Narration vs Action

In his 2005 version, Michael Butt tends to dramatize the events of the novel and have the Narrator frame and commentate on those events as if they were being seen in the mind’s eye. With more time to play with, Timberlake Wertenbaker allows Proust’s narration to come to the fore, preferring instead, like Proust himself, to tell rather than show. This allows more of Proust’s text to come through and gives the listener more access to his flowing sentences, although some of the social scenes lose some of the vivacity and crowdedness. It also makes for a less richly textured sound world.

One slight problem with this is the star casting of Derek Jacobi as the narrator. Unfortunately, to my ears Jacobi presents the text with an unnecessary staginess, especially in the beginning stages of the novel. By contrast, in the previous adaptation James Whilby’s narrator is more reactive to the scenes and therefore more naturalistic in his reading.

Music and Sound Design

Music is central to the plot of In Search of Lost Time. It’s something I have written about at length elsewhere. Both dramatizations recognise this centrality.

Michael Butt’s classic serialisation has excellent sound design. Driven more by action than narration, it fills the world with sounds and life. These are often repeated through the episodes to act as aural reminders and plot prompts for the listener who had to wait a week between episodes. The effect of this is curiously Proustian itself, as a sound like the bell on the garden gate at Combray recurs time and time again much as the narrator himself talks of hearing the bell throughout his life. Additionally, the music composed by Jacob Shirley and performed by him with Perdie Gibson and Ellie Loaring is fitting. The brief extracts of Vinteuil’s Sonata that are heard have an appealing melodiousness that is loosely reminiscent of Reynaldo Hayn’s work.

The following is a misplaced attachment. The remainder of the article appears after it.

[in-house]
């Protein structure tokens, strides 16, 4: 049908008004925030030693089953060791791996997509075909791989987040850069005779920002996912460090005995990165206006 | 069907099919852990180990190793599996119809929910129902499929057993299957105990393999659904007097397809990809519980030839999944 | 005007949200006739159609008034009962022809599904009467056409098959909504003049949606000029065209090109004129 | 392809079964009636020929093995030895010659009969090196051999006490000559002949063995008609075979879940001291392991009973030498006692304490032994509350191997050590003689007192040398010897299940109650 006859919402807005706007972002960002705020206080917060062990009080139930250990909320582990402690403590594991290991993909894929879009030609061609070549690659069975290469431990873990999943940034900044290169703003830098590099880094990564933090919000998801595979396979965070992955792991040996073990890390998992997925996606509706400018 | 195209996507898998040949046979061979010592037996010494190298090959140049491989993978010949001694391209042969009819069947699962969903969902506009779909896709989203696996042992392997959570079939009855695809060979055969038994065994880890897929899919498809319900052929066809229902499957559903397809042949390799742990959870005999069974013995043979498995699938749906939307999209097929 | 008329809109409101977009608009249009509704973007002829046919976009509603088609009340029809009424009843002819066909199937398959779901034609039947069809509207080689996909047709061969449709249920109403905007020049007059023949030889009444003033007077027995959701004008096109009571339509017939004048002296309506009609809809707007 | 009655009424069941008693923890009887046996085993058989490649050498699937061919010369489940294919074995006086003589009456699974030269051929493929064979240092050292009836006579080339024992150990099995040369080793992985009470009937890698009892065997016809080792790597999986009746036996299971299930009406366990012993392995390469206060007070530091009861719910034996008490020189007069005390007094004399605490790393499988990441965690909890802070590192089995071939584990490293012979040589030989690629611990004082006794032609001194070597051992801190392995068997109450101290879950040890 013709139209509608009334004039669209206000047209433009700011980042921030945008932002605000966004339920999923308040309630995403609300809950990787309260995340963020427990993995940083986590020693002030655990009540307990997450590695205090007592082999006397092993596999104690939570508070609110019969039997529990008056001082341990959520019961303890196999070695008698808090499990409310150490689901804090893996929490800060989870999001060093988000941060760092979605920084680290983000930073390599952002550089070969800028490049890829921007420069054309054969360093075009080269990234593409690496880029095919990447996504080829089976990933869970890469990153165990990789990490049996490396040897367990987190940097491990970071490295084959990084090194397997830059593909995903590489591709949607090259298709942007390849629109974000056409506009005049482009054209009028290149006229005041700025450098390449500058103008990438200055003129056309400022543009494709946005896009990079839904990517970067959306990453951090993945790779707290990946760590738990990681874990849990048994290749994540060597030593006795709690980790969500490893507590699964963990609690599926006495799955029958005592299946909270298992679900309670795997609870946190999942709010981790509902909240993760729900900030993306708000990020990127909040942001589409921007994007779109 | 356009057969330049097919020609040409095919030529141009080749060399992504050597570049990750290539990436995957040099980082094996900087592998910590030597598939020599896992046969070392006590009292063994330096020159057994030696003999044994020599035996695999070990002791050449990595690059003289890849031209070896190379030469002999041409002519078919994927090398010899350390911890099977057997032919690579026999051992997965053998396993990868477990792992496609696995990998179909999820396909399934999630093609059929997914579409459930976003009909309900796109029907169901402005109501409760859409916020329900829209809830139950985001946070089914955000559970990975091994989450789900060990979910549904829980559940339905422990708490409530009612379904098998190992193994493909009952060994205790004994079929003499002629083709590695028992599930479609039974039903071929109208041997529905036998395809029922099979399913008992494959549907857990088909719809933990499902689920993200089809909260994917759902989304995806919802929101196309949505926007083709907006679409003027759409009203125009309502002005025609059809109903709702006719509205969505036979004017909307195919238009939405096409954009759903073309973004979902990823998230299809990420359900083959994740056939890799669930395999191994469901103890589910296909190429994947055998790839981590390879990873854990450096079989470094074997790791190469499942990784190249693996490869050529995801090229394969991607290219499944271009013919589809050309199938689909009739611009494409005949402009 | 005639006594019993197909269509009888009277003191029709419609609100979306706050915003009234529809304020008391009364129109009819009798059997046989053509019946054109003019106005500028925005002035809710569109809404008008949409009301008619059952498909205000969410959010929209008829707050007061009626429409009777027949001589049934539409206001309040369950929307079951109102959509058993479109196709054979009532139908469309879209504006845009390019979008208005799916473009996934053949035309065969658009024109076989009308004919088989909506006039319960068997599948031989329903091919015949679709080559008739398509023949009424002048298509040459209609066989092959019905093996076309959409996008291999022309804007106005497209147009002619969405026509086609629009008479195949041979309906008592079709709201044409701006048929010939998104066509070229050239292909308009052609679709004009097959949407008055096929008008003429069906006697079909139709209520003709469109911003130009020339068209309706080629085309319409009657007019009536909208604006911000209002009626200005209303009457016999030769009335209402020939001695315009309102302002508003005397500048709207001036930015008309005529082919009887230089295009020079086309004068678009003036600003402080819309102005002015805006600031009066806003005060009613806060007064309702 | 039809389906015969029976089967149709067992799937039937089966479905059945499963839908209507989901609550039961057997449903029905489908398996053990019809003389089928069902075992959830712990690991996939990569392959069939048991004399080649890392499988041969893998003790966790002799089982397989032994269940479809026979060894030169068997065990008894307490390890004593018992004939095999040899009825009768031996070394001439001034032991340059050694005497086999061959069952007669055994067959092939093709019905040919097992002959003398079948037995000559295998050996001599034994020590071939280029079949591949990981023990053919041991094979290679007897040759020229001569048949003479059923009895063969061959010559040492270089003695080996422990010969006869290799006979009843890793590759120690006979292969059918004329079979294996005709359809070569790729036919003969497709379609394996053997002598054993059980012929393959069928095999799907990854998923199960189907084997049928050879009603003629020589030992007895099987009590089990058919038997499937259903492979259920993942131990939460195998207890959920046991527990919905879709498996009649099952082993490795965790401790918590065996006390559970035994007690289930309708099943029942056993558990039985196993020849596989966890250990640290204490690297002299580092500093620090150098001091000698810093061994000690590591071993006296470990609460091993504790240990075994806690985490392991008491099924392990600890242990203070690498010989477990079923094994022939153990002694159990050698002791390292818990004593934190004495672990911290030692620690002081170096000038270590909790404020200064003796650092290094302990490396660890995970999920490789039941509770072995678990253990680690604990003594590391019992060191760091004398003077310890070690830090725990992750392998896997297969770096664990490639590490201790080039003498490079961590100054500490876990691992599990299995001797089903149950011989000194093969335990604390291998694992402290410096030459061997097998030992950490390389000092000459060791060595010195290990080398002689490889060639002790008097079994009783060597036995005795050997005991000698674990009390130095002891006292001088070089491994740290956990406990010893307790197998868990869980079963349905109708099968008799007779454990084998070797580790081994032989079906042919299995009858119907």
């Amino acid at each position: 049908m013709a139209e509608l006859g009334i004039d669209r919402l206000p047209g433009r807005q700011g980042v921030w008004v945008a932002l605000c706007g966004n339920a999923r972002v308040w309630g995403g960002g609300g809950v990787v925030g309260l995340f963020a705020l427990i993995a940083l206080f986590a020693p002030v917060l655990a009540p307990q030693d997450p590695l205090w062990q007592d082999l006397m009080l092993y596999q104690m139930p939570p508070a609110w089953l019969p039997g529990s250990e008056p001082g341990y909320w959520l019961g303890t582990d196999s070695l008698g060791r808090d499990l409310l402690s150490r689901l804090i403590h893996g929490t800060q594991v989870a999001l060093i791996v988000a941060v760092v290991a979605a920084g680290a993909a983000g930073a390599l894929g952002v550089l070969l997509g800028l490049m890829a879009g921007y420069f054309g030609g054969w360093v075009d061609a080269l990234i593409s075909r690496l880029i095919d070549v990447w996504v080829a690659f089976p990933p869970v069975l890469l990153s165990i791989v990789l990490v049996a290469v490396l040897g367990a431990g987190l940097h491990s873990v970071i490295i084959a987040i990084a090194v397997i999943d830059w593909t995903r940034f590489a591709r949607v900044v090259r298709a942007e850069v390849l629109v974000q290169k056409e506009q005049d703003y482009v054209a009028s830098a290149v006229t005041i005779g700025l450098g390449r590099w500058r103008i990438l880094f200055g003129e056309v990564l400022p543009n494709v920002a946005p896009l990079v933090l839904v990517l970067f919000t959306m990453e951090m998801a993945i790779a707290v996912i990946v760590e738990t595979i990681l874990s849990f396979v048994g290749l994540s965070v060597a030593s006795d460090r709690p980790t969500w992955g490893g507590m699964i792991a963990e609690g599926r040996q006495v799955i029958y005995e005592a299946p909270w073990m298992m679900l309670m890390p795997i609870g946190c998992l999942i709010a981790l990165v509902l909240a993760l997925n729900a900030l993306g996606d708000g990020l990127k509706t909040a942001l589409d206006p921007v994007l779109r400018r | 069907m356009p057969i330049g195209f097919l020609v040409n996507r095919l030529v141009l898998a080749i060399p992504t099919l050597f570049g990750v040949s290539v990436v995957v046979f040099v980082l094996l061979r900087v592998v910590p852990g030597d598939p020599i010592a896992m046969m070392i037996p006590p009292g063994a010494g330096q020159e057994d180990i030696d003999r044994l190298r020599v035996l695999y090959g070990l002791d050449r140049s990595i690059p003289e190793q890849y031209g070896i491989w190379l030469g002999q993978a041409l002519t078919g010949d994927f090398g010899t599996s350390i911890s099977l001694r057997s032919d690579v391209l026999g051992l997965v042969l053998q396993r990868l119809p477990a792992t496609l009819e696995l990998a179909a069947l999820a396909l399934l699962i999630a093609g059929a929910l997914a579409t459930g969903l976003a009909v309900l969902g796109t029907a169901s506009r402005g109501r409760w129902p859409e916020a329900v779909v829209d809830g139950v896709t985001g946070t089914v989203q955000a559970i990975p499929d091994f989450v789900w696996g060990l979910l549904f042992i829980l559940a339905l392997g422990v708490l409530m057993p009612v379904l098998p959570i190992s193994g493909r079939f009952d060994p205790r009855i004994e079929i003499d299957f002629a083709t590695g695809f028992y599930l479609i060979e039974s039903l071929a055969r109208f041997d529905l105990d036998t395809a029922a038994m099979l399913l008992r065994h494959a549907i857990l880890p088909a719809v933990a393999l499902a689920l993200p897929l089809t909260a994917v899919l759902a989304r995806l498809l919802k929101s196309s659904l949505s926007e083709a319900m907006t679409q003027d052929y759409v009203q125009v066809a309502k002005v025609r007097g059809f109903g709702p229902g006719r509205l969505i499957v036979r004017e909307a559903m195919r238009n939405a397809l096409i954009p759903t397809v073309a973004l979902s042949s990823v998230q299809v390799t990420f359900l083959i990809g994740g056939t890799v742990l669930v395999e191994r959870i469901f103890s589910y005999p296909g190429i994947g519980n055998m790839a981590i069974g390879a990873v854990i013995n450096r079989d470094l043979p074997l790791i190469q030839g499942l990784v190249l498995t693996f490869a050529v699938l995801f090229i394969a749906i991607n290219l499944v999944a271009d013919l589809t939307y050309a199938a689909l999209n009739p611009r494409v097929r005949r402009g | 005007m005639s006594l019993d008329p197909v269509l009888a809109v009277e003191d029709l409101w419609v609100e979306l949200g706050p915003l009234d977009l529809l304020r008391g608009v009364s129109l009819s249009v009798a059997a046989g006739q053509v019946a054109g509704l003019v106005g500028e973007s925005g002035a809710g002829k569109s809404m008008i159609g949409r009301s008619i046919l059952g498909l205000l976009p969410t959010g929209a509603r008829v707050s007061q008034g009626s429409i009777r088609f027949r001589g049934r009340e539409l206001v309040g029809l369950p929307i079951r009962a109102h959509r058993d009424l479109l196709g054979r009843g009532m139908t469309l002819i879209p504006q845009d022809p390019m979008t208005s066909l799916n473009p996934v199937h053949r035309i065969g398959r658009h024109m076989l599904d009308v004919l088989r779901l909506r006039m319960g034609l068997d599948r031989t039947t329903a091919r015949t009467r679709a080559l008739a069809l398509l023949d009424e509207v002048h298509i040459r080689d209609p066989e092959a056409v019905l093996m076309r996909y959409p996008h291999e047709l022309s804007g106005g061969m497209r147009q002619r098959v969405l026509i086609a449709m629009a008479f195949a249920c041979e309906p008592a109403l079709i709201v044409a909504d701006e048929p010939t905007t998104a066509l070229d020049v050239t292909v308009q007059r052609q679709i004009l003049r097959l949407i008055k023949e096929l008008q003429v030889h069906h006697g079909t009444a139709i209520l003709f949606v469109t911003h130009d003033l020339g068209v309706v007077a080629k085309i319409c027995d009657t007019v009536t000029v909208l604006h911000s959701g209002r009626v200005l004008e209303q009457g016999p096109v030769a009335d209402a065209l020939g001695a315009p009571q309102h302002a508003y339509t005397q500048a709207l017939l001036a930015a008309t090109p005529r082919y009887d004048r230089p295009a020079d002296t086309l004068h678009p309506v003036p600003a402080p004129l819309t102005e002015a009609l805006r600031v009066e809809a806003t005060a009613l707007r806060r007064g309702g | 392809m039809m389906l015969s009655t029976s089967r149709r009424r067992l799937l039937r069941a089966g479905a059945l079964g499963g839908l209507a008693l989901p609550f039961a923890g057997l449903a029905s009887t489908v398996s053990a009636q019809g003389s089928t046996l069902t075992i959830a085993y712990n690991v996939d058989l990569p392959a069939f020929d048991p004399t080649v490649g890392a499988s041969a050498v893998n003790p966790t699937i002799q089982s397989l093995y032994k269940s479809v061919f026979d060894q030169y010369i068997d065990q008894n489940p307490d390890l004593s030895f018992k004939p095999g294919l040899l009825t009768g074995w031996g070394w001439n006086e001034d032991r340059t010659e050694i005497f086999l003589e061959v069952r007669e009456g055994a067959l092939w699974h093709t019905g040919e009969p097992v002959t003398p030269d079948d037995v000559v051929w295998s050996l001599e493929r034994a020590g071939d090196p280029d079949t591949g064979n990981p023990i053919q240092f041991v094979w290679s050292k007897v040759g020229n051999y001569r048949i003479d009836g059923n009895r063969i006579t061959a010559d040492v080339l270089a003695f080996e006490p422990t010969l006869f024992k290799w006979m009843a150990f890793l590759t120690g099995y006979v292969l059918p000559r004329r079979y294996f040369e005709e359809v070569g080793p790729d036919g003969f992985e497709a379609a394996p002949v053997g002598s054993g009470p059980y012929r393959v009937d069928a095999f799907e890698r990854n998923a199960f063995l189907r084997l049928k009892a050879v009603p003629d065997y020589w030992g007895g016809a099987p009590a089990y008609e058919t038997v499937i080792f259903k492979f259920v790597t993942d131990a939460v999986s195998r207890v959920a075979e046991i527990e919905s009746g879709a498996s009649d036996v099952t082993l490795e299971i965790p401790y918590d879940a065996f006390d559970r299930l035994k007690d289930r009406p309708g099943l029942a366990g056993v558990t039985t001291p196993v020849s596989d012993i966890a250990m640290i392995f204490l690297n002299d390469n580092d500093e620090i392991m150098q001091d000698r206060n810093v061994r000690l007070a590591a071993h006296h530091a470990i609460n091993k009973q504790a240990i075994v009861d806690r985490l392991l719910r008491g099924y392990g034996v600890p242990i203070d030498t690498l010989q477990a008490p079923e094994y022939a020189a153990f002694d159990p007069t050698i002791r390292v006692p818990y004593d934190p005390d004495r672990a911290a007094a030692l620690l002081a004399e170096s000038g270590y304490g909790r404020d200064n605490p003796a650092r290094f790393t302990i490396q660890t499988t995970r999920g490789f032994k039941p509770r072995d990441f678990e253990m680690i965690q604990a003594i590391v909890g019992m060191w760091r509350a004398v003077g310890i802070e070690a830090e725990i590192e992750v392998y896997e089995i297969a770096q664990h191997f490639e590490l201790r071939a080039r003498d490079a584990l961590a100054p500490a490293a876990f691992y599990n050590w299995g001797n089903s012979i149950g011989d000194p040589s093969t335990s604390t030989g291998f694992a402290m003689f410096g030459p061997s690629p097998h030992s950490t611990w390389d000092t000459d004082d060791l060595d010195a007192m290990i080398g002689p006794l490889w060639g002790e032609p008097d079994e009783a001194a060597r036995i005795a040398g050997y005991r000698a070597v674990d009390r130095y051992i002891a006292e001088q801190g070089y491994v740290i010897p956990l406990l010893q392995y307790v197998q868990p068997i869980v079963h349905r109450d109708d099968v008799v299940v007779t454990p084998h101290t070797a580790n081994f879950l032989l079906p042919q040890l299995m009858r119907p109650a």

Timberlake Wertenbaker’s adaptation has a less complex sound world as more of the time is given over to direct narration. However, the use of music is still important, with the most frequently used pieces being Faure’s song ‘Après une rêve’ and Saint-Saëns’ ‘Le Cygne’ or Swan from his suite The Carnival of the Animals. This last is a subtle reference to the character of Charles Swann, whilst both pieces are relevant to the world Proust depicted in his novel. Less is heard of Vinteuil’s work in this dramatization, which doesn’t get used as a recurring and involuntary sound memory in the way it does in Butt’s version.

Beyond the dramatizations…

For those after the full Proust experience, Naxos have published a complete audiobook version, presented under the alternative title Remembrance of Things Past, read by Neville Jason. However, ultimately there is no substitute for a slow and careful reading of the text itself – whether in the excellent English translation under the general editorship of Christopher Prendergast, published by Penguin, or in the original French, published in affordable editions by Éditions Gallimard in their folio classique range.

Proust himself waxed lyrical about the joy of losing time to reading. However, until you can free up the time the BBC dramatizations are an excellent option.

Let me know your thoughts on the dramatizations in the comments below.